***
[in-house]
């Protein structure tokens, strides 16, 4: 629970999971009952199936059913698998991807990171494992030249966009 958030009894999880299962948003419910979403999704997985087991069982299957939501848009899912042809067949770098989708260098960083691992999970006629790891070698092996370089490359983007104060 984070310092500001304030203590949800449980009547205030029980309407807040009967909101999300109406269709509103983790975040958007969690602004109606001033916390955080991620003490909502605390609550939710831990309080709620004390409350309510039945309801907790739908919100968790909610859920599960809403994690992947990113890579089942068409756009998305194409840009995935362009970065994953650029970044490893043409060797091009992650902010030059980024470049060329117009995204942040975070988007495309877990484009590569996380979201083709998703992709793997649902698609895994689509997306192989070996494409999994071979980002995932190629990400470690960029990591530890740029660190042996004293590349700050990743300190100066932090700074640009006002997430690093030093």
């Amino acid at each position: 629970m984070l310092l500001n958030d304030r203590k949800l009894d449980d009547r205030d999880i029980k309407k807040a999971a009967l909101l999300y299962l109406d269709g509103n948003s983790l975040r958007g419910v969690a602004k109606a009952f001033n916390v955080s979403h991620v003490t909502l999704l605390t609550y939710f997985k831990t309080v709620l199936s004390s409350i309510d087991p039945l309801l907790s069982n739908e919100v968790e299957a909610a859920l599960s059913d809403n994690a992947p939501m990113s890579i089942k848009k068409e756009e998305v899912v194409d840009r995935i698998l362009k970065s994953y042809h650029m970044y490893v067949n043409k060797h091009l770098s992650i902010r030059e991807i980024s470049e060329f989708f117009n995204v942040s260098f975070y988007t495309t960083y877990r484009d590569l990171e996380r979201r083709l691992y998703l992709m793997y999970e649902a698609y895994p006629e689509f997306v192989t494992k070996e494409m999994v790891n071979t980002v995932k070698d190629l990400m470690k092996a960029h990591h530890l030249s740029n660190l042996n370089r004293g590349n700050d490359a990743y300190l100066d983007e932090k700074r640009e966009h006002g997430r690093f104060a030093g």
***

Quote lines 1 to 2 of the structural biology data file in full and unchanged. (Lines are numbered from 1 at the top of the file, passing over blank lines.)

[in-house]
């Protein structure tokens, strides 16, 4: 629970999971009952199936059913698998991807990171494992030249966009 958030009894999880299962948003419910979403999704997985087991069982299957939501848009899912042809067949770098989708260098960083691992999970006629790891070698092996370089490359983007104060 984070310092500001304030203590949800449980009547205030029980309407807040009967909101999300109406269709509103983790975040958007969690602004109606001033916390955080991620003490909502605390609550939710831990309080709620004390409350309510039945309801907790739908919100968790909610859920599960809403994690992947990113890579089942068409756009998305194409840009995935362009970065994953650029970044490893043409060797091009992650902010030059980024470049060329117009995204942040975070988007495309877990484009590569996380979201083709998703992709793997649902698609895994689509997306192989070996494409999994071979980002995932190629990400470690960029990591530890740029660190042996004293590349700050990743300190100066932090700074640009006002997430690093030093």